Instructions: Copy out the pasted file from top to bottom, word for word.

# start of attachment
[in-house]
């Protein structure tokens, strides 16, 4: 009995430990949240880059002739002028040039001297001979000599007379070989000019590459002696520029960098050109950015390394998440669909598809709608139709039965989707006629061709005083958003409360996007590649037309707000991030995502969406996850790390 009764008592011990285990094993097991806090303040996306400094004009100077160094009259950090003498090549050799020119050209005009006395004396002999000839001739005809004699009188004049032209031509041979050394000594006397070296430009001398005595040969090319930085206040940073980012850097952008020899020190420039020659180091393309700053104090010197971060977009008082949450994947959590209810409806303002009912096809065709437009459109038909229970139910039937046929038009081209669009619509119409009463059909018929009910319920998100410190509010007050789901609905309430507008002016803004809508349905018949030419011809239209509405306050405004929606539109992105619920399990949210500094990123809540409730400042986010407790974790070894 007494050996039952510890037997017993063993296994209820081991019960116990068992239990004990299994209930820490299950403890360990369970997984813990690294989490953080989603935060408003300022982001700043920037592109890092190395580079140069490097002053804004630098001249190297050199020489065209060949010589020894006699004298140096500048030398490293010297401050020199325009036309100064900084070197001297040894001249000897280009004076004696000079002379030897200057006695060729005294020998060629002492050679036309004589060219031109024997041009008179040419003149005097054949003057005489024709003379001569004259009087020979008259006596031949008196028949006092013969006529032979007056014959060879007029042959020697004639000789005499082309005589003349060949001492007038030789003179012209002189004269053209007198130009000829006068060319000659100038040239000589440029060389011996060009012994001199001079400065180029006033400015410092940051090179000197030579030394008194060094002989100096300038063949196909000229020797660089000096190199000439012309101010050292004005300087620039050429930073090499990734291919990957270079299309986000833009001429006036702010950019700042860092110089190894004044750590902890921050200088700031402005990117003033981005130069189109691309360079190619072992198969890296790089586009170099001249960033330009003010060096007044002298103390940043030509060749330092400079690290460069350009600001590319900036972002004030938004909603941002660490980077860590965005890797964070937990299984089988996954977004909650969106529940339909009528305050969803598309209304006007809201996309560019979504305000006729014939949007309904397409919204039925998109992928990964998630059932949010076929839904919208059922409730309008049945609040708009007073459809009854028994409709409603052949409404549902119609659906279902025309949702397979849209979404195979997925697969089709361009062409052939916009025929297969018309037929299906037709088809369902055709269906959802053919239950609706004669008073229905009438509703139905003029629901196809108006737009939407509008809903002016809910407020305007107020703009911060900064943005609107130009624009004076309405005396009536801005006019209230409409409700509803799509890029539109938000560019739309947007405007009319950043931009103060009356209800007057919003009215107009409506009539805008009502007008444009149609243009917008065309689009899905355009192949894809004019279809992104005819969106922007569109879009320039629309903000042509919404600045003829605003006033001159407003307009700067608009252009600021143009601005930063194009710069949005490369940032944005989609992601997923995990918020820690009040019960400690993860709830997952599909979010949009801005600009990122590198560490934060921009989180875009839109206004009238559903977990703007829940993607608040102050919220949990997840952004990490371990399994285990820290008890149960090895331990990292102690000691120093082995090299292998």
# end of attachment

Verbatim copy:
[in-house]
């Protein structure tokens, strides 16, 4: 009995430990949240880059002739002028040039001297001979000599007379070989000019590459002696520029960098050109950015390394998440669909598809709608139709039965989707006629061709005083958003409360996007590649037309707000991030995502969406996850790390 009764008592011990285990094993097991806090303040996306400094004009100077160094009259950090003498090549050799020119050209005009006395004396002999000839001739005809004699009188004049032209031509041979050394000594006397070296430009001398005595040969090319930085206040940073980012850097952008020899020190420039020659180091393309700053104090010197971060977009008082949450994947959590209810409806303002009912096809065709437009459109038909229970139910039937046929038009081209669009619509119409009463059909018929009910319920998100410190509010007050789901609905309430507008002016803004809508349905018949030419011809239209509405306050405004929606539109992105619920399990949210500094990123809540409730400042986010407790974790070894 007494050996039952510890037997017993063993296994209820081991019960116990068992239990004990299994209930820490299950403890360990369970997984813990690294989490953080989603935060408003300022982001700043920037592109890092190395580079140069490097002053804004630098001249190297050199020489065209060949010589020894006699004298140096500048030398490293010297401050020199325009036309100064900084070197001297040894001249000897280009004076004696000079002379030897200057006695060729005294020998060629002492050679036309004589060219031109024997041009008179040419003149005097054949003057005489024709003379001569004259009087020979008259006596031949008196028949006092013969006529032979007056014959060879007029042959020697004639000789005499082309005589003349060949001492007038030789003179012209002189004269053209007198130009000829006068060319000659100038040239000589440029060389011996060009012994001199001079400065180029006033400015410092940051090179000197030579030394008194060094002989100096300038063949196909000229020797660089000096190199000439012309101010050292004005300087620039050429930073090499990734291919990957270079299309986000833009001429006036702010950019700042860092110089190894004044750590902890921050200088700031402005990117003033981005130069189109691309360079190619072992198969890296790089586009170099001249960033330009003010060096007044002298103390940043030509060749330092400079690290460069350009600001590319900036972002004030938004909603941002660490980077860590965005890797964070937990299984089988996954977004909650969106529940339909009528305050969803598309209304006007809201996309560019979504305000006729014939949007309904397409919204039925998109992928990964998630059932949010076929839904919208059922409730309008049945609040708009007073459809009854028994409709409603052949409404549902119609659906279902025309949702397979849209979404195979997925697969089709361009062409052939916009025929297969018309037929299906037709088809369902055709269906959802053919239950609706004669008073229905009438509703139905003029629901196809108006737009939407509008809903002016809910407020305007107020703009911060900064943005609107130009624009004076309405005396009536801005006019209230409409409700509803799509890029539109938000560019739309947007405007009319950043931009103060009356209800007057919003009215107009409506009539805008009502007008444009149609243009917008065309689009899905355009192949894809004019279809992104005819969106922007569109879009320039629309903000042509919404600045003829605003006033001159407003307009700067608009252009600021143009601005930063194009710069949005490369940032944005989609992601997923995990918020820690009040019960400690993860709830997952599909979010949009801005600009990122590198560490934060921009989180875009839109206004009238559903977990703007829940993607608040102050919220949990997840952004990490371990399994285990820290008890149960090895331990990292102690000691120093082995090299292998």